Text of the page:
Editor's note: We are pleased to launch our new Co-op Cares special in partnership with the Southern Plains Co-op. Every second week, you'll find an articile on a local non-profit making a difference in the lives of people in the southeast. Our first Co-op Cares article is on the Warm Welcome Kitchen. Thanks to the co-op for their support.
Many in the Estevan area know THAT the Warm Welcome Kitchen provides hot, delicious and free meals twice a week for people in need.
But meals haven’t always been its focus.
Warm Welcome started in 2012 as a shelter, providing a place to stay for the homeless in the community during the winter months. Not only was it a refuge for those who couldn’t afford a place to live, but it was a needed service for those who came to the community to work but couldn’t find a home at a time when Estevan had no available rental properties.
But in the fall of 2017, Warm Welcome pivoted, and switched its shelter to a community kitchen, where people come to enjoy a hot meal and fellowship.
“When the shelter opened, Estevan needed a shelter,” said Warm Welcome Kitchen board chairperson Wendy Godfrey. “But when that need slowed down to nothing, and someone suggested doing these meals, I think it was a great move.”
They often attracted more than 50 people a week for the free meals. When the COVID-19 pandemic hit, Warm Welcome shifted again. Twice a week, they could pick up the ingredients for a good meal from the Estevan Salvation Army’s food bank, and take them home to prepare for supper.
Warm Welcome has modified its program this year. People pick up a prepared meal at Trinity Lutheran Church on Tuesdays and Thursdays, and take it home to enjoy.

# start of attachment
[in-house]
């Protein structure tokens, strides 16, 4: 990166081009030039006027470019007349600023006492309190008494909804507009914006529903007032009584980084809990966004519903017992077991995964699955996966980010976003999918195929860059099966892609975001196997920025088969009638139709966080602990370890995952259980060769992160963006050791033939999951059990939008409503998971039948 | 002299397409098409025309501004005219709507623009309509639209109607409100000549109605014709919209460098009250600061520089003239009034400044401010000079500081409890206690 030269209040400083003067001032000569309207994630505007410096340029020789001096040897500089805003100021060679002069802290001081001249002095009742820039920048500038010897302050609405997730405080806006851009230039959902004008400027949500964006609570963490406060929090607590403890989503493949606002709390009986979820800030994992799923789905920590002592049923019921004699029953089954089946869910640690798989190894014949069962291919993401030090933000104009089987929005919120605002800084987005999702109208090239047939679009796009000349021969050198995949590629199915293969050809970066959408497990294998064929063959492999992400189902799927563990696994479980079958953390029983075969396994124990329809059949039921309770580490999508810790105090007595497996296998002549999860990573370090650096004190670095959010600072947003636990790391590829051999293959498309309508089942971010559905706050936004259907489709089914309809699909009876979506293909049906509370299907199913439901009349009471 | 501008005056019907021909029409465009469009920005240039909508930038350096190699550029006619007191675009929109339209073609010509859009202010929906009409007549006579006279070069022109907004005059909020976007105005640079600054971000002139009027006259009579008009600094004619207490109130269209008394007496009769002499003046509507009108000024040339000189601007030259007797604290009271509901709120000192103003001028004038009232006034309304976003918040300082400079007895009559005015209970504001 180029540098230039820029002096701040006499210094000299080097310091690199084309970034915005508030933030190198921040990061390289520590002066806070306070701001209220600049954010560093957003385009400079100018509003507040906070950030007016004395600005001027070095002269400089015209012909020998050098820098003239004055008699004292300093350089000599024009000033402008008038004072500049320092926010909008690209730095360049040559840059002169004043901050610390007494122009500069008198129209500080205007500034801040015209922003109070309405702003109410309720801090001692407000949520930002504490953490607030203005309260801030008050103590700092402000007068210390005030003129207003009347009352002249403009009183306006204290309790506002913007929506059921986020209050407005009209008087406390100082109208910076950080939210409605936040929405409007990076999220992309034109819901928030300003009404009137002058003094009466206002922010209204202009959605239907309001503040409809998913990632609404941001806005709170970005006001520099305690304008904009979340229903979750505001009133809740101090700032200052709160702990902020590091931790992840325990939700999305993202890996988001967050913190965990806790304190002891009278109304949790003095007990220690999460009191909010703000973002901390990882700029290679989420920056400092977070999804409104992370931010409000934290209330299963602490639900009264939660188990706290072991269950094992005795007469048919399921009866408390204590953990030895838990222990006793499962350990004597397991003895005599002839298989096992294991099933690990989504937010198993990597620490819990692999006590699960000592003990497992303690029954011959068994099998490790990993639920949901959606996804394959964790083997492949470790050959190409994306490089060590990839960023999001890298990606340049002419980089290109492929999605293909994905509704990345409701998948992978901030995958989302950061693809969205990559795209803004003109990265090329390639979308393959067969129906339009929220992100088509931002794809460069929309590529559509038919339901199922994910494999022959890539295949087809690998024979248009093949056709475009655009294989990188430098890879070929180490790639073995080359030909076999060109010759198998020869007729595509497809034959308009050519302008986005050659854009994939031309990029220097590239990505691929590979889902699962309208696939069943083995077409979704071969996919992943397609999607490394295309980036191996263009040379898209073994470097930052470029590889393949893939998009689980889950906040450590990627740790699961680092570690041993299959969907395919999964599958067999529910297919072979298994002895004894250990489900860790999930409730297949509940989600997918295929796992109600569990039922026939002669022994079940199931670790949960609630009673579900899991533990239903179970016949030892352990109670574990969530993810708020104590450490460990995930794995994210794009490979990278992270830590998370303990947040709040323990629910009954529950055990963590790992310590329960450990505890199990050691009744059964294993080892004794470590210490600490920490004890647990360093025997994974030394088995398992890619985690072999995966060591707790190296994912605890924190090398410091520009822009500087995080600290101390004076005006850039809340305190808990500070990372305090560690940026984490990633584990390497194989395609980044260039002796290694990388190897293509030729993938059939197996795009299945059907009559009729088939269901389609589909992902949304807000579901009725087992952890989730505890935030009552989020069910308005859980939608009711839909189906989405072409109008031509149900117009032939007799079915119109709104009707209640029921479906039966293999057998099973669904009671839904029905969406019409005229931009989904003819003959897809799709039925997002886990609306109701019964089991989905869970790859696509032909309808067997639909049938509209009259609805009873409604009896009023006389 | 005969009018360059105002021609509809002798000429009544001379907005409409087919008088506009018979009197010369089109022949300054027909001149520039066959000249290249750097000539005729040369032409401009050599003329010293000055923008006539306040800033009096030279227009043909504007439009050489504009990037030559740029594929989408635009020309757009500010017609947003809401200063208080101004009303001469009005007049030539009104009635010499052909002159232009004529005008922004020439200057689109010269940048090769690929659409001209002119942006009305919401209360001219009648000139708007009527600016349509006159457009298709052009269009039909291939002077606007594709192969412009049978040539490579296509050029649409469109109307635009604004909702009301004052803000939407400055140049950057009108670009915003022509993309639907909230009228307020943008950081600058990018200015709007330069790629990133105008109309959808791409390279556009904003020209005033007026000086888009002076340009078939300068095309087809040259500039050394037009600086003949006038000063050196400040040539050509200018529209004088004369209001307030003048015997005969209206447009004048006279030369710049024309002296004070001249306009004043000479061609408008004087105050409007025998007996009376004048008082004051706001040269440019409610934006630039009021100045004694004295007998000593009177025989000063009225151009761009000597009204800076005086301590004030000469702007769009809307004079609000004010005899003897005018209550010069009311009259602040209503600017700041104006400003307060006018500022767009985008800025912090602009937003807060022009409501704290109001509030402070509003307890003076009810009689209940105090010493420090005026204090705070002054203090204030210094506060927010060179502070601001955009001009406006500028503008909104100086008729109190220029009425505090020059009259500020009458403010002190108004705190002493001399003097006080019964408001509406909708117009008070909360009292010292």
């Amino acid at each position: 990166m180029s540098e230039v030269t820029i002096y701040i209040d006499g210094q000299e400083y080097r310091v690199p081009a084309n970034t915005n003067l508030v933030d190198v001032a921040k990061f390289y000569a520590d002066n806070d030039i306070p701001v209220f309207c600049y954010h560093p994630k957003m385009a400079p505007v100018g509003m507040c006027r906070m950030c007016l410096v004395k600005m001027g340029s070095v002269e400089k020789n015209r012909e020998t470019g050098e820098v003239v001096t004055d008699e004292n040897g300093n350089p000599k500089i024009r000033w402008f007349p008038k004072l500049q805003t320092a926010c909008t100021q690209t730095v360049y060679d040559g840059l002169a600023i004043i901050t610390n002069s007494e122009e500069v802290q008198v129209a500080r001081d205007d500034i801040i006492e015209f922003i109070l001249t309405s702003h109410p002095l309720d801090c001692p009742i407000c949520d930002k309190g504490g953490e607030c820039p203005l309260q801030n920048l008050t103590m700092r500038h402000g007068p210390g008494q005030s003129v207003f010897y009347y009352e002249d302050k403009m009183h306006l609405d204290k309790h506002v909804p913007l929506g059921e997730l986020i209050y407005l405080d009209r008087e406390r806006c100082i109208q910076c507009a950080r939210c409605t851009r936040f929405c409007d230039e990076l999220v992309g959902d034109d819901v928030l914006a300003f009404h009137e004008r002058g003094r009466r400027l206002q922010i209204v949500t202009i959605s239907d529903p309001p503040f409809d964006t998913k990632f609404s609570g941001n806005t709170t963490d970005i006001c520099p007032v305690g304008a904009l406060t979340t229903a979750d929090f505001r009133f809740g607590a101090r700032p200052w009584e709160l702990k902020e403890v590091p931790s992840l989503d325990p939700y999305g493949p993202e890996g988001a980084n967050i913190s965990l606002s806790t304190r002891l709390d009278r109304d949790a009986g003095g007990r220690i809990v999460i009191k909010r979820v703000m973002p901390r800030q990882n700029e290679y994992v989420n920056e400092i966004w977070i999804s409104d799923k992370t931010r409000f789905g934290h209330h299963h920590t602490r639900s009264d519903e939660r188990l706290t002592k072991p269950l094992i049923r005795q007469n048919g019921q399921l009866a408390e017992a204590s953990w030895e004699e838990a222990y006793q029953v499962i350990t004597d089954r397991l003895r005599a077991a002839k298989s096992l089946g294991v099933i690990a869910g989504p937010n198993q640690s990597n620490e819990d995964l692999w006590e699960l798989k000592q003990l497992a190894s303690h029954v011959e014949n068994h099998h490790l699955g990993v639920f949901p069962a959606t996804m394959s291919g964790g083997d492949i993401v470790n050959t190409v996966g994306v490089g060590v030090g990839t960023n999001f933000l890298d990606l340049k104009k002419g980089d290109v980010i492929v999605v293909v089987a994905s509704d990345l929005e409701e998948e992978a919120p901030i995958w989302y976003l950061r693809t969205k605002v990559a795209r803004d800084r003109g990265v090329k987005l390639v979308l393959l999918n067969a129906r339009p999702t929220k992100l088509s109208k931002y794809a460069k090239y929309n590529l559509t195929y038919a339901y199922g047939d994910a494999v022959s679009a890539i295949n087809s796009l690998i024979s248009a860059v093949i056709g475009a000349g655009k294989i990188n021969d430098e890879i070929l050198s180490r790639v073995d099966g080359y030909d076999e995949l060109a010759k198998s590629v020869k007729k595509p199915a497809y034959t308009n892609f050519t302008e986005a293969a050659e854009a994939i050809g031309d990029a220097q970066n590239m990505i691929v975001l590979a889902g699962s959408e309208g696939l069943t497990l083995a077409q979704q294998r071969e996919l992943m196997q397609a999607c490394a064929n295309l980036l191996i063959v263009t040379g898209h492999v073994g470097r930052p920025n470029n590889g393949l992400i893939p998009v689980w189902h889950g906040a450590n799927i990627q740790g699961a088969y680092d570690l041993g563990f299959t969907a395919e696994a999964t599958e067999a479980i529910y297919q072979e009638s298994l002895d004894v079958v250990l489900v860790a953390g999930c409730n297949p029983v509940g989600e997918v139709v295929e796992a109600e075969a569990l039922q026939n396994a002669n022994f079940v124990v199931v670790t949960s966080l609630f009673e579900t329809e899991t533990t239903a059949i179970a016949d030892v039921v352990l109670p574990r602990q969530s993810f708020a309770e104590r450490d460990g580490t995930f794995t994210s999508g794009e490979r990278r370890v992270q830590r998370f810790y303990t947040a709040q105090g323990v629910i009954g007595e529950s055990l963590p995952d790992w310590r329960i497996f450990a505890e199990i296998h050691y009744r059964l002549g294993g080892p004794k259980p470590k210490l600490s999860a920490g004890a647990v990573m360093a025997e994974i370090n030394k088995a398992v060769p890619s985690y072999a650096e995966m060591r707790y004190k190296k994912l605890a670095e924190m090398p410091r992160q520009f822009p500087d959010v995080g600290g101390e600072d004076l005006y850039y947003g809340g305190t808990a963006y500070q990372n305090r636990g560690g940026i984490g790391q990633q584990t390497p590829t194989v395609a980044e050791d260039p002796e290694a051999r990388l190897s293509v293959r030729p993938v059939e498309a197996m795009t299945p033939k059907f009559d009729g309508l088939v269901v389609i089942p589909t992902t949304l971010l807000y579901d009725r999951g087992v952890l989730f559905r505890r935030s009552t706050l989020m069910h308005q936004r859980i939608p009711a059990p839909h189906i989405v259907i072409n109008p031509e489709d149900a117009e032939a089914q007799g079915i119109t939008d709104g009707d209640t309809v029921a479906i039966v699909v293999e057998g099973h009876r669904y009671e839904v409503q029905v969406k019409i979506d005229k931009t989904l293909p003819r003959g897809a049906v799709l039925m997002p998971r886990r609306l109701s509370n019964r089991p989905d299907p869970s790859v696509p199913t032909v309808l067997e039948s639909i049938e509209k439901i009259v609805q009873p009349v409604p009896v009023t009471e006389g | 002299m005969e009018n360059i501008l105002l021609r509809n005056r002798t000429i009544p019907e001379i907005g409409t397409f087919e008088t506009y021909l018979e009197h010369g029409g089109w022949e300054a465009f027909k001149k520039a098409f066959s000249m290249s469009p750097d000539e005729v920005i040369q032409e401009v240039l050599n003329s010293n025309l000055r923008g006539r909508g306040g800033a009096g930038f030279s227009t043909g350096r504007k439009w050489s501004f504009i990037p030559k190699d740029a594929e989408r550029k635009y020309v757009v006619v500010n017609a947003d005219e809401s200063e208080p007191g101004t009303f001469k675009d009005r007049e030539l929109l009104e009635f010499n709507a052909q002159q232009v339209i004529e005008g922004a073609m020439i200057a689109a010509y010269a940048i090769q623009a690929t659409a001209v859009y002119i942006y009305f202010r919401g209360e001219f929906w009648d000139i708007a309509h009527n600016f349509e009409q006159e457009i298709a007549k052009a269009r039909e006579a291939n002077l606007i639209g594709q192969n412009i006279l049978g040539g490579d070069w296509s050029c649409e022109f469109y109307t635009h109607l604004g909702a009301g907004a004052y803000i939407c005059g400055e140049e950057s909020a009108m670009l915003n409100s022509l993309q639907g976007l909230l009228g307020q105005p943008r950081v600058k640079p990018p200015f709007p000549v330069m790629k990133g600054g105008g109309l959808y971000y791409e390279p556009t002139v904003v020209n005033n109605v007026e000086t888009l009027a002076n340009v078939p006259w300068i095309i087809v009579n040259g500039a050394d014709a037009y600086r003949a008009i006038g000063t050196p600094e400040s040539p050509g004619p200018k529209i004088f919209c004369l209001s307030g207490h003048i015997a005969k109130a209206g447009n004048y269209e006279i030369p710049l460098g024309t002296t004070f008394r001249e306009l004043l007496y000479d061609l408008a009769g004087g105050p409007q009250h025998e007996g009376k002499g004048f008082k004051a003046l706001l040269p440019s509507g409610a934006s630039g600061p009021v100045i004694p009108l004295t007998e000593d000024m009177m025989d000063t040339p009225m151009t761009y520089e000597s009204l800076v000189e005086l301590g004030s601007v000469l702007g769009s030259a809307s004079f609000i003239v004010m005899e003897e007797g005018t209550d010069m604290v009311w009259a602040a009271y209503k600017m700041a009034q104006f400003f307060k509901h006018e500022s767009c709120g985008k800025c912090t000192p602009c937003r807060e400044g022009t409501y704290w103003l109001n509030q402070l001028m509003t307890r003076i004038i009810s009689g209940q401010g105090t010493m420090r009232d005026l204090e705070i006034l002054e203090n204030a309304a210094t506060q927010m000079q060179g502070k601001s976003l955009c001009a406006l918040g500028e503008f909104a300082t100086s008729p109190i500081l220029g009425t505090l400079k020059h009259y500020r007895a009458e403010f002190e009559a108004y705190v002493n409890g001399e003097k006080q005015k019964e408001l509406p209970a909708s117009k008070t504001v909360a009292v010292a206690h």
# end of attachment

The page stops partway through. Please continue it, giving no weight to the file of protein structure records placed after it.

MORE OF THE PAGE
“I think the average is around 60 (people each time). We’ve had as many as 70 people come out,” said Godfrey.
Early this season, they would get around 40 people a meal, but those numbers have been growing, and on March 4, they had 77. Godfrey is surprised with the number of people they have served each night.
It shows how much people appreciate the kitchen’s program.
“We’ve had some lovely comments, some thankful comments from people who are just so happy that they can have this outlet. Even though it’s a take-out meal, it is something you go out to get, and so you can have some socially distanced words at the door.”
People are also pleased to be able to stretch their food budget with one or two free meals a week, because money is tight for many due to COVID.
Christa Jorgenson is the cook for the shelter and continues to do an “amazing” job of preparing meals for clients, Godfrey said. But they have a backup cook for the first time in Donita Bjorndalen. Her support allows Warm Welcome to be open in the off chance that Jorgenson can’t be there for the night.
“In the past, if something happened that was unavoidable, we had to cancel meals, and that’s the reason we looked for someone who could do backup for us. We don’t want to ever cancel a meal if we could help it.”
St. Giles Anglican Church would traditionally be the other site for the kitchen, but St. Giles has stairs, and it’s a little easier for Warm Welcome volunteers to not have to run up and down stairs with the present format.
The Warm Welcome Kitchen is scheduled to wrap up for the season at the end of April.